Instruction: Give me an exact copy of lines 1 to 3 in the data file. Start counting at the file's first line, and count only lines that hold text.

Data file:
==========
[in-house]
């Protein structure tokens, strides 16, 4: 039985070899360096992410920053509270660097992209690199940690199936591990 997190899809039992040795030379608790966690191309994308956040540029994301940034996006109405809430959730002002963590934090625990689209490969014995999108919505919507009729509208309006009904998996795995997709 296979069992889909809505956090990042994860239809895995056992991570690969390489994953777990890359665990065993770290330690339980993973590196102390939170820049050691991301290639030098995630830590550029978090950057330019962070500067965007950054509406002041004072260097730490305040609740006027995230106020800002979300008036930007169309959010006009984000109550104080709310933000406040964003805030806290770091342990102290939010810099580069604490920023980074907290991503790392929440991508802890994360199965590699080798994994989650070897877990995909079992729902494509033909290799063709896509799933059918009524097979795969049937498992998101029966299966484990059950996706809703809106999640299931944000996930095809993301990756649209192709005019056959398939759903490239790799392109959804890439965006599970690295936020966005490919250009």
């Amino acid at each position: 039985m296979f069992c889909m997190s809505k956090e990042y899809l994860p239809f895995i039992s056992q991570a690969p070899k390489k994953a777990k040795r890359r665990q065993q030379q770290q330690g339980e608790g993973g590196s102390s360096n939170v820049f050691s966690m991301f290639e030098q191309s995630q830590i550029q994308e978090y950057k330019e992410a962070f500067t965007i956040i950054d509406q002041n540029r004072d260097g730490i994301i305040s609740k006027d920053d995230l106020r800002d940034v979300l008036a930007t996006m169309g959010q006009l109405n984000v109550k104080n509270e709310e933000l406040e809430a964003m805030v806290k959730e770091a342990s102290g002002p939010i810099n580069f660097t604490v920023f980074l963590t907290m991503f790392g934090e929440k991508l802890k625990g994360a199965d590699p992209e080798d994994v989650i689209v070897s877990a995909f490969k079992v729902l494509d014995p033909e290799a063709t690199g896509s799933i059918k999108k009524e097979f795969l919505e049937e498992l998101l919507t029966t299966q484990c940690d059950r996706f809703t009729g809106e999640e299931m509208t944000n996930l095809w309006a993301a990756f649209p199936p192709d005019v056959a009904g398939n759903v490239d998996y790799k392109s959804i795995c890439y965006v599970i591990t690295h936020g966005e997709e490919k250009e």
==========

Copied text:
[in-house]
């Protein structure tokens, strides 16, 4: 039985070899360096992410920053509270660097992209690199940690199936591990 997190899809039992040795030379608790966690191309994308956040540029994301940034996006109405809430959730002002963590934090625990689209490969014995999108919505919507009729509208309006009904998996795995997709 296979069992889909809505956090990042994860239809895995056992991570690969390489994953777990890359665990065993770290330690339980993973590196102390939170820049050691991301290639030098995630830590550029978090950057330019962070500067965007950054509406002041004072260097730490305040609740006027995230106020800002979300008036930007169309959010006009984000109550104080709310933000406040964003805030806290770091342990102290939010810099580069604490920023980074907290991503790392929440991508802890994360199965590699080798994994989650070897877990995909079992729902494509033909290799063709896509799933059918009524097979795969049937498992998101029966299966484990059950996706809703809106999640299931944000996930095809993301990756649209192709005019056959398939759903490239790799392109959804890439965006599970690295936020966005490919250009």
């Amino acid at each position: 039985m296979f069992c889909m997190s809505k956090e990042y899809l994860p239809f895995i039992s056992q991570a690969p070899k390489k994953a777990k040795r890359r665990q065993q030379q770290q330690g339980e608790g993973g590196s102390s360096n939170v820049f050691s966690m991301f290639e030098q191309s995630q830590i550029q994308e978090y950057k330019e992410a962070f500067t965007i956040i950054d509406q002041n540029r004072d260097g730490i994301i305040s609740k006027d920053d995230l106020r800002d940034v979300l008036a930007t996006m169309g959010q006009l109405n984000v109550k104080n509270e709310e933000l406040e809430a964003m805030v806290k959730e770091a342990s102290g002002p939010i810099n580069f660097t604490v920023f980074l963590t907290m991503f790392g934090e929440k991508l802890k625990g994360a199965d590699p992209e080798d994994v989650i689209v070897s877990a995909f490969k079992v729902l494509d014995p033909e290799a063709t690199g896509s799933i059918k999108k009524e097979f795969l919505e049937e498992l998101l919507t029966t299966q484990c940690d059950r996706f809703t009729g809106e999640e299931m509208t944000n996930l095809w309006a993301a990756f649209p199936p192709d005019v056959a009904g398939n759903v490239d998996y790799k392109s959804i795995c890439y965006v599970i591990t690295h936020g966005e997709e490919k250009e």